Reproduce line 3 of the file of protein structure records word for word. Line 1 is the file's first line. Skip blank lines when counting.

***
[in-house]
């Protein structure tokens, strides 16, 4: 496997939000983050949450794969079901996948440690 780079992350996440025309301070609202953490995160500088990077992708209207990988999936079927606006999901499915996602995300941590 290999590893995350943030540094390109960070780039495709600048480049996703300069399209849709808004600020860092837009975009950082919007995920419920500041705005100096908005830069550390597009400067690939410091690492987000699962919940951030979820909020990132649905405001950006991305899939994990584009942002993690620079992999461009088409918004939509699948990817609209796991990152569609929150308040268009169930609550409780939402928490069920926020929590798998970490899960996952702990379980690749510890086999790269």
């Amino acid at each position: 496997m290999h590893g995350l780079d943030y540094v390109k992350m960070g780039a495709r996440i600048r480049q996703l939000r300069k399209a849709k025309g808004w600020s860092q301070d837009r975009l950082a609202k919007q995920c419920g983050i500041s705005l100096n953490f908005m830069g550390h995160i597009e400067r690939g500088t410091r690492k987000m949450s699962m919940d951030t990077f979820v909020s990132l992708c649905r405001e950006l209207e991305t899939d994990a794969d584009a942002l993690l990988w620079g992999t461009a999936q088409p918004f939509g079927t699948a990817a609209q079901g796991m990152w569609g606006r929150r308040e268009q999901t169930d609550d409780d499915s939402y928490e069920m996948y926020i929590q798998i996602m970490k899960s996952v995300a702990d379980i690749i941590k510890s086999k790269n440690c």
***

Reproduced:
């Amino acid at each position: 496997m290999h590893g995350l780079d943030y540094v390109k992350m960070g780039a495709r996440i600048r480049q996703l939000r300069k399209a849709k025309g808004w600020s860092q301070d837009r975009l950082a609202k919007q995920c419920g983050i500041s705005l100096n953490f908005m830069g550390h995160i597009e400067r690939g500088t410091r690492k987000m949450s699962m919940d951030t990077f979820v909020s990132l992708c649905r405001e950006l209207e991305t899939d994990a794969d584009a942002l993690l990988w620079g992999t461009a999936q088409p918004f939509g079927t699948a990817a609209q079901g796991m990152w569609g606006r929150r308040e268009q999901t169930d609550d409780d499915s939402y928490e069920m996948y926020i929590q798998i996602m970490k899960s996952v995300a702990d379980i690749i941590k510890s086999k790269n440690c």